As part of Prospect's Books of the Year special, we round up the best offerings in historyby Prospect Team / December 17, 2019 / Leave a comment
It is an enduring myth that Britain has always stood in splendid isolation. In Island Stories (William Collins), David Reynolds emphasises that we have always had foreign entanglements: in 1914, the Indian Army made up a third of Britain’s fighting force. William Dalrymple’s The Anarchy (Bloomsbury), a wonderfully readable history of the East India Company, reminds us that one of the earliest Hindustani words to come into English was “loot.” For all the talk of noble mission, the conquest of India was a commercial venture backed by military might. That might was fully displayed during the crushing of the Indian Rebellion of 1857, after which the EIC was nationalised. As Priyamvada Gopal’s punchy Insurgent Empire (Verso) shows, colonial subjects were never passive. In fact, ideas about liberation formulated in the periphery shaped democratic thinking in the metropolis. Before the British came it was Muslim invaders who changed Indian culture, as relayed in Richard Eaton’s India in the Persianate Age (Allen Lane).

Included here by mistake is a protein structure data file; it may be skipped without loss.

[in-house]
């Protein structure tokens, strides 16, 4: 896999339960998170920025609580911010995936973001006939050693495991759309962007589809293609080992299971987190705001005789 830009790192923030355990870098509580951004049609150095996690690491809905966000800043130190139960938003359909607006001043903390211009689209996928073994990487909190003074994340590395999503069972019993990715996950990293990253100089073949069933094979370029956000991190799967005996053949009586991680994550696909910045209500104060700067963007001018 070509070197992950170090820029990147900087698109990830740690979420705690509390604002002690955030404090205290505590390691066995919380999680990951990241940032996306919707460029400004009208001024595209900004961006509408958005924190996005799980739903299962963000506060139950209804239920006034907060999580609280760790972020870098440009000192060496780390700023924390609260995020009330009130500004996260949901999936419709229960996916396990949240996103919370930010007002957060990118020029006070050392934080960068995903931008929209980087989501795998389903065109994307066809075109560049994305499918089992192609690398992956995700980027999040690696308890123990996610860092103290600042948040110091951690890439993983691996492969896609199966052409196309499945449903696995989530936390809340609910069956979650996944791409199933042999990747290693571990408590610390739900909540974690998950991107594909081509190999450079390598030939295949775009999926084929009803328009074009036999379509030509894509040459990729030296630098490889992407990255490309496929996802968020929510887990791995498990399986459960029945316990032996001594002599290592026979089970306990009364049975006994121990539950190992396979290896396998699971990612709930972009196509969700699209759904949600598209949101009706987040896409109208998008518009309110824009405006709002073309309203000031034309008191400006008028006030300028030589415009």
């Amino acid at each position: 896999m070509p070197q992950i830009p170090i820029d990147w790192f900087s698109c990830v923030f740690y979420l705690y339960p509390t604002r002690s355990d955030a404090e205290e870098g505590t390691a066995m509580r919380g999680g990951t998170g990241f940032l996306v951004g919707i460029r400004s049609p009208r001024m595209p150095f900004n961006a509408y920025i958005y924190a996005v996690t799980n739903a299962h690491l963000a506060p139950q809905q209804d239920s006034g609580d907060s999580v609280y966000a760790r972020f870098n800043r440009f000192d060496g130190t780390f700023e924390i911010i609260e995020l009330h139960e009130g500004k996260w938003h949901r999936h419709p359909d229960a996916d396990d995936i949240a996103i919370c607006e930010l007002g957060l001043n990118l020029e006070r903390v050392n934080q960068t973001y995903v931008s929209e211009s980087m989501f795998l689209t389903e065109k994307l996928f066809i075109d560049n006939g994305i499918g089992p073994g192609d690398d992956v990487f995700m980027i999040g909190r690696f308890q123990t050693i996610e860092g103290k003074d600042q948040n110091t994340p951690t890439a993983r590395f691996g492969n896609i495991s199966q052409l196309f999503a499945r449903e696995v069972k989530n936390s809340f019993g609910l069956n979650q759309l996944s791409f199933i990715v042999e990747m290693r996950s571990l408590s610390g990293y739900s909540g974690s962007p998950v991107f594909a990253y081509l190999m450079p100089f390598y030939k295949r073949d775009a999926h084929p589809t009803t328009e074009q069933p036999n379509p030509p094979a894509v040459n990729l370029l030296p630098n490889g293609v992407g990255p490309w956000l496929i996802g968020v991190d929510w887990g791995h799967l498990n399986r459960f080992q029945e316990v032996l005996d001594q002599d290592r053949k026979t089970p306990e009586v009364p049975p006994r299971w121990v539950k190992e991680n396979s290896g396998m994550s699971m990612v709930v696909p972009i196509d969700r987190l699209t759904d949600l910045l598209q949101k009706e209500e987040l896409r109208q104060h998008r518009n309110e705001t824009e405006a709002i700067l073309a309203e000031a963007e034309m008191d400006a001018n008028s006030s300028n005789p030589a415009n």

Histories of West Africa often begin with the scramble for slaves and gold. But in Toby Green’s magnificent A Fistful of Shells (Allen Lane), which won the Nayef Al-Rodhan Prize, the rich complexity of pre-colonial society is explored. The shells of the title were a form of currency. Many kingdoms were wealthy: one Arab historian who visited Mali reported that the king sat on an ebony throne guarded by Turkish slaves. Though slavery was common, it was not until the huge demand from plantation owners in the Americas that industrial enslavement took off. Manacled humans became a standard unit of currency. Green suggests that the Spanish word for slave, esclavo, was branded on captives in abbreviated form with a line through it—$.
In the fourth century, Saint Gregory insisted that owning slaves was to “set one’s own power above God’s.” But it would take another 1,500 years before abolitionism would sweep through Europe. In Dominion (Little, Brown), Tom Holland argues that the humble origins of Christianity—in his words, “a cult inspired by the execution of an obscure criminal”—provided the moral basis for modern humanitarianism, from human rights to the #MeToo protests, which, like the Puritans once did, “summon men to exercise control over their lusts.”
At the height of the Ottoman Empire, argues Noel Malcolm in Useful Enemies (OUP),…